The critical problem facing governments and development agencies today is how to specify and meet the basic learning needs of all. These needs cannot be met by a simple quantitative expansion of educational programmes as they now exist although such aggregate expansion may be part of the solution in certain countries. Despite the efforts and real accomplishments of previous decades, more and more people have needs for basic learning that are not being met. Continuing human development means that future generations of children, youth, and adults will need greater access to and continued participation in primary schooling and equivalent learning opportunities that provide an acceptable level of learning attainment.
Given the number of children not currently enrolled in any school at all, it is imperative that each country identify these out-of-school populations, determine why they are not participating, and adapt or design appropriate educational programmes to their specific conditions and needs. In general, those out-of-school are likely to be female, to be poor, to be ethnic or linguistic minorities, and to live in urban or peri-urban slums and remote rural locations. To meet the basic learning needs of such groups, formal education and other educational interventions must deal with the realities of their life circumstances and stress effective measures to attract and maintain their participation and to assure their learning achievement.
Box 1.01. Street Children in Brazil
For seven million children, the streets of Brazils cities and towns are workplace and even home. The youngsters are everywhere: shining shoes, washing taxis, guarding parked cars, sorting through garbage for plastic bottles. But people would rather not acknowledge their existence and the authorities treat them as delinquents or misfits.
Of course, the problems of street children are not confined to Brazil: throughout Latin Americas middle-income societies the number of children living on the street continues to increase. In fact, it is estimated that half the worlds 90 million street children live in Latin America, but they appear wherever the worlds cities bulge with new immigrants from rural areas.
Throughout Brazil, hundreds of community-based organizations sponsor programmes to reach out to street children and try to find ways to helping them earn a living and, at the same time, mature intellectually, socially, and emotionally. In 1981, UNICEF, the government of Brazil, and the National Child Welfare Foundation began the Brazil Street Children Project to pool the knowledge gained by these diverse programmes; they also hoped to increase public awareness of the children by broadening community involvement and making government responses more effective.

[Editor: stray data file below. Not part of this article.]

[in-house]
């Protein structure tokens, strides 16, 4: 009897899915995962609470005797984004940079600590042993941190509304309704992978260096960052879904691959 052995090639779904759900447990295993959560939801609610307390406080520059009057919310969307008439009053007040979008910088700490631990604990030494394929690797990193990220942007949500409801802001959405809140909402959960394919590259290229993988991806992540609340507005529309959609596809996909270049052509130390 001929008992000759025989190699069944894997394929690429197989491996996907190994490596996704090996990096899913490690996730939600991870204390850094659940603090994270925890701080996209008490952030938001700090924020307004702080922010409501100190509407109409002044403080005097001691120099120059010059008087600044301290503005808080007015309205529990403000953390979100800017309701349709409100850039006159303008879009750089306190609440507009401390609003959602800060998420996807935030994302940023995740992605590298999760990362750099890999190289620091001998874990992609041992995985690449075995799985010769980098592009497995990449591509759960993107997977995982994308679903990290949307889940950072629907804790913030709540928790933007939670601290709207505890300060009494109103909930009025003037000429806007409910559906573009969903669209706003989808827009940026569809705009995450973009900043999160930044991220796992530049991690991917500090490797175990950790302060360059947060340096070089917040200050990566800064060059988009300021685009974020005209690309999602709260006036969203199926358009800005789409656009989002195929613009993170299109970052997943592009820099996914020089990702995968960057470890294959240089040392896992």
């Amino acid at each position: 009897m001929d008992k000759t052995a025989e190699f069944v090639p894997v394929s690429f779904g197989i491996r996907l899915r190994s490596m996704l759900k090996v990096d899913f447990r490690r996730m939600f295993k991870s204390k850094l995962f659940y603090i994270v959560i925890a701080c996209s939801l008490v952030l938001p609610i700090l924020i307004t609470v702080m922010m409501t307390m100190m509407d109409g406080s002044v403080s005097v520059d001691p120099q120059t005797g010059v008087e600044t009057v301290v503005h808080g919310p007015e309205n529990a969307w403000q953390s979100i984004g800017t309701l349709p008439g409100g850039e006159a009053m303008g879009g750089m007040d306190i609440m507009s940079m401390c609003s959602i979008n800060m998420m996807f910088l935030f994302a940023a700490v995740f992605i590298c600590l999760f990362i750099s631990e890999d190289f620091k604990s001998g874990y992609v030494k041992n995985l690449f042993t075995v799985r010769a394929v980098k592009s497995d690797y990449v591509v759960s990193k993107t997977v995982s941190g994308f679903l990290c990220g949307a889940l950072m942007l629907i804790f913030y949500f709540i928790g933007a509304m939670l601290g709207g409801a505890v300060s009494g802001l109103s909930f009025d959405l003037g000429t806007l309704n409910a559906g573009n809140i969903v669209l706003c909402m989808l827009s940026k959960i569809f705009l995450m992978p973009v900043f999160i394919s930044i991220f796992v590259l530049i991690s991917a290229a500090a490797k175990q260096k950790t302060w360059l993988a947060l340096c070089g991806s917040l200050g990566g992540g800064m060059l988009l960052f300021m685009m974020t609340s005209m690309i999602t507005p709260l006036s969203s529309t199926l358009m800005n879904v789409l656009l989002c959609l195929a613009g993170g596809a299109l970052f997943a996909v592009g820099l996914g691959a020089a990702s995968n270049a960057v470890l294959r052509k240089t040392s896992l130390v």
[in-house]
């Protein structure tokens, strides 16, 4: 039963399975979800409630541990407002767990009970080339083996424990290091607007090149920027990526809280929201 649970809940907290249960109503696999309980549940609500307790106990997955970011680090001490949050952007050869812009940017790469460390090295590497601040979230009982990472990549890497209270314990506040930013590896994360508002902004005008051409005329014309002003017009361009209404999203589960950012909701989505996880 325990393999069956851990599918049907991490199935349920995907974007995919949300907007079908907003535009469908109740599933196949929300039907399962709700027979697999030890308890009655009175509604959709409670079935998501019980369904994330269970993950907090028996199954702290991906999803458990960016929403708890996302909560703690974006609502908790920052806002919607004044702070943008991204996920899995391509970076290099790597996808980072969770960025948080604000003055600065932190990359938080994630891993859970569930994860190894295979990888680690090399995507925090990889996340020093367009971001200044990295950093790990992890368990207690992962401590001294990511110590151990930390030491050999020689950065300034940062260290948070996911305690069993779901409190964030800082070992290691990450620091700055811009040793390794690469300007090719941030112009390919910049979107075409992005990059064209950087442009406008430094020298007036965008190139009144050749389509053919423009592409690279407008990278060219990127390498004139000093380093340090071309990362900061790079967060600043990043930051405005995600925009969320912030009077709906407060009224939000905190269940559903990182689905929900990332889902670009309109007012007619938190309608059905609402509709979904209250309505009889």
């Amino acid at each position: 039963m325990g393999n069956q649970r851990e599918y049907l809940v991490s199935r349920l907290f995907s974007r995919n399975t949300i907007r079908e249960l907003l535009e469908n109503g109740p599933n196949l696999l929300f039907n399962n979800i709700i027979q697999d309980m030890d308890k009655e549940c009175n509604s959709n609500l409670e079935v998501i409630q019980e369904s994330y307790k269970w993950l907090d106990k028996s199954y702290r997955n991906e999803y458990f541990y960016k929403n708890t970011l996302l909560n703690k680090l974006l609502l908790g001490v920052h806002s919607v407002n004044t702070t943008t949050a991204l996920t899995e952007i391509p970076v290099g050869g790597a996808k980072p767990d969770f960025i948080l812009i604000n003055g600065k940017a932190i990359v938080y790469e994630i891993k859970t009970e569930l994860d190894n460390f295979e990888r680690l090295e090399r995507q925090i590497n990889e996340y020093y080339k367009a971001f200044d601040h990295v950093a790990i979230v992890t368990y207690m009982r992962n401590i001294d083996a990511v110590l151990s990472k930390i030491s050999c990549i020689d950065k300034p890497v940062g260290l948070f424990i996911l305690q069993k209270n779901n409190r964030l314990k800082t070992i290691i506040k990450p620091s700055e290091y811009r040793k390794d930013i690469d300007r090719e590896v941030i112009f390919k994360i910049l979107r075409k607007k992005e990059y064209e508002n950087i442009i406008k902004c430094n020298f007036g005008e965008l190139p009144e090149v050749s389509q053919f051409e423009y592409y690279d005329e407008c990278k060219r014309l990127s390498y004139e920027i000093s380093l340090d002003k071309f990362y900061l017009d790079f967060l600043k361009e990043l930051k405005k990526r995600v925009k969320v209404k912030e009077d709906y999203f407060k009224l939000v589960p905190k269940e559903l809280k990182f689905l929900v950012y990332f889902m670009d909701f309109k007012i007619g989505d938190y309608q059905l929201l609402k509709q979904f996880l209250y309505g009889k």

The 70 programs directly involved in the joint project have different philosophies, objectives and activities, but they share several features: each seeks to gain the childs confidence and to build a solid bond between child and programme, providing meals, income generating activities, health care, and discussion groups. Some programmes also offer more formal training or employment. From their inception, the educational methods being used have placed the primary emphasis on the child as decision-maker.
A 1986 evaluation of the Brazil Street Children Project, using such indicators as social skills, career skills, personal growth, and moral values, found that programmes are most successful when they respond to the childrens own needs, the first of which is for income. For example, the Salau do Encontro in the city Betim, Minas Gerais, produces a complete line of home furnishing and employs more than 350 young people. The production process is labour-intensive and emphasizes the use of local resources. In addition to manufacturing the products, young people actually manage the enterprise Salao do Encontro tries to build self-esteem among street children, believing that confidence creates a secure foundation for personal growth and development.
The nature and scope of the global challenges, and the effects of economic decline and fiscal constraints on investment in the social sectors, mean that a «business-as-usual» approach to basic education policies and programmes simply will not work. In the long-term, a failure to take decisive action to broaden the range, resources and suppliers of basic education opportunities would only deepen the present shortcomings and disparities, resulting in growing inequities in access to effective learning opportunities, increasing numbers of illiterate adults, and a growing population of youth and adults with inadequate knowledge and skills. Expanded forms of basic education for children, youth, and adults, and innovative modes of delivery and social mobilization to meet the broader scope implied by the term basic learning will be required, together with resources sufficient to reverse the declines that are occurring in some countries and to promote real improvements in all countries.